From 1 September 2019, Alessio Figalli will take over the post of FIM Director. In the following interview, he explains his interest in the FIM and his plans for the future of the Institute.
When were you first in contact with the FIM?
2008 was the first time I was in Zurich as a guest. In 2014, I returned as a visiting professor to deliver a Nachdiplom lecture for four months. Being here for such a long time gave me an excellent opportunity to see how the FIM works.
What were your first impressions of the FIM?
One thing that impressed me was how much attention the FIM team gives to its guests. From the moment you arrive, you can see that all the practicalities have been taken care of and you know exactly what you need to do next – your name is even on your office door!
I also think the FIM is very well known within the mathematics community and has forged a strong reputation for itself. I travel all around the world and receive many invitations, and since I can’t go everywhere, I have to be selective. Going somewhere that has the kind of tradition and standards of quality that the FIM does was an opportunity that I just couldn't pass up, so when I received the invitation to give a Nachdiplom lecture, I was very happy to accept.
What prompted you to put yourself forward as the Director?
The former Director, Tristan Rivière, was finishing his term and the FIM was deciding who should be appointed in his place. I found out about the position at a time when I was thinking about making a change and was open to trying something different – so it was a good opportunity for me.
Besides the administrative duties that come with the FIM Director's job, there is also a strong scientific component that focuses on determining which areas of mathematics should be supported here in Zurich. Every event organised by the FIM gives visibility to a specific topic, and it’s the responsibility of the Director to choose which topics are put under the spotlight. I also felt that the position would help me to do my part for the mathematics community. Last year, for example, Tristan Rivière decided to start the Hermann-Weyl-Instructorship programme – so when I contacted the ETH President about the possibility of becoming the FIM Director, I made sure that the Executive Board would be continuing its support for this programme in the future.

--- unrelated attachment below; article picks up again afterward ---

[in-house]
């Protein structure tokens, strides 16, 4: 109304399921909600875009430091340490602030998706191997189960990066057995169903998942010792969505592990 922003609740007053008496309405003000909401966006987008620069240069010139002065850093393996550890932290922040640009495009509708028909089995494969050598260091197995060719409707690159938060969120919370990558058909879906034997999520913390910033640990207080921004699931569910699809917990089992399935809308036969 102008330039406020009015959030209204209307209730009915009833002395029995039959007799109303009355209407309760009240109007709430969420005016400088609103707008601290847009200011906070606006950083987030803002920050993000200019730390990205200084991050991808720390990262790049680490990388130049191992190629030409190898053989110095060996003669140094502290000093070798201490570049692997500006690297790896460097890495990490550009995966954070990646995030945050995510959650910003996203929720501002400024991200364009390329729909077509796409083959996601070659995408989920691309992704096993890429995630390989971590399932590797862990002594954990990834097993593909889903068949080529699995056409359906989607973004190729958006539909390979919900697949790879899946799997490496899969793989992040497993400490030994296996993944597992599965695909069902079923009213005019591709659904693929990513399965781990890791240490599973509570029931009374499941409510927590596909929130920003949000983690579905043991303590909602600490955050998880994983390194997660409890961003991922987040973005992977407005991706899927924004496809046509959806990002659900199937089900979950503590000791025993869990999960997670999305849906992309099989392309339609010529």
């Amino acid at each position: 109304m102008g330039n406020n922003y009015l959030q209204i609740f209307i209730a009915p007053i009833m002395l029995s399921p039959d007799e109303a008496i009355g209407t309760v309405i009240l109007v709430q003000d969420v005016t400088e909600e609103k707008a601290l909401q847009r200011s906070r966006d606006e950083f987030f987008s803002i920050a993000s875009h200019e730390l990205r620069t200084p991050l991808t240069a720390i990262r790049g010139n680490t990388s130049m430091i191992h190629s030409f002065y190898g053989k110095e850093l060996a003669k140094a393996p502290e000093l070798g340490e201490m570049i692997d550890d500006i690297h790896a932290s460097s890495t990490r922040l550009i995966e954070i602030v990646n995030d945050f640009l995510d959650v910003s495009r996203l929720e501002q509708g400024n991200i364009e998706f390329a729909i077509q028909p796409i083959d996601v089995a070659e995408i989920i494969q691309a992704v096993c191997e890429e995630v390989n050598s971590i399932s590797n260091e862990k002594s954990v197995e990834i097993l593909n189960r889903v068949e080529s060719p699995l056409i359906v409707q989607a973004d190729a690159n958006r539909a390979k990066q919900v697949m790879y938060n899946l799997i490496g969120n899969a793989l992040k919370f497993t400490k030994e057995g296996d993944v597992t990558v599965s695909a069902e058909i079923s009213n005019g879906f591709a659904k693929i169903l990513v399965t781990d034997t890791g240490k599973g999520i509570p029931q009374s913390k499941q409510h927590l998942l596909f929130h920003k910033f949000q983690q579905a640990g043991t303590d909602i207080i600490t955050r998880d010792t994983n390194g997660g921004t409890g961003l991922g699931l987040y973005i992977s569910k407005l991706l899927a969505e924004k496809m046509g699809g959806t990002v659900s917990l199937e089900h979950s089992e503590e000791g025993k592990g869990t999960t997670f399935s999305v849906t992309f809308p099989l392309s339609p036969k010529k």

I also think that the image of mathematics is changing: even those from areas outside the academic community, like the private sector, are becoming more and more aware of just how important mathematics is. For that reason, I think that one of my goals could be to inspire more people to come to Zurich and maybe even attract people who are not necessarily part of the academic world.
Do you have any specific plans for the FIM’s future?
I want to make sure that everyone inside the mathematics community at ETH and the University of Zurich feels that the FIM represents every aspect of mathematics.
I think there is huge potential in programmes like Friends of Oberwolfach, which enables people to become friends of the Oberwolfach Research Institute for Mathematics by giving donations. The people who show their philanthropy in this way are from outside the academic community and being able to support an institute like the FIM gives them a vision. It is one of my goals to advertise the FIM to this community in order to demonstrate the importance of mathematics and institutes of this kind.
I would also like to improve support for families. If we organise a conference, for example, I would like to give the participants the opportunity to apply for family support. This would allow couples with kids to come to Zurich. I think it’s essential that the mathematics community supports initiatives like this.
I think Tristan was an excellent Director and that the FIM and the mathematics community are in a very healthy position. The important thing is that we keep moving forward with the work we have done so far and that we stay open to new developments, because the field of mathematics is changing so quickly.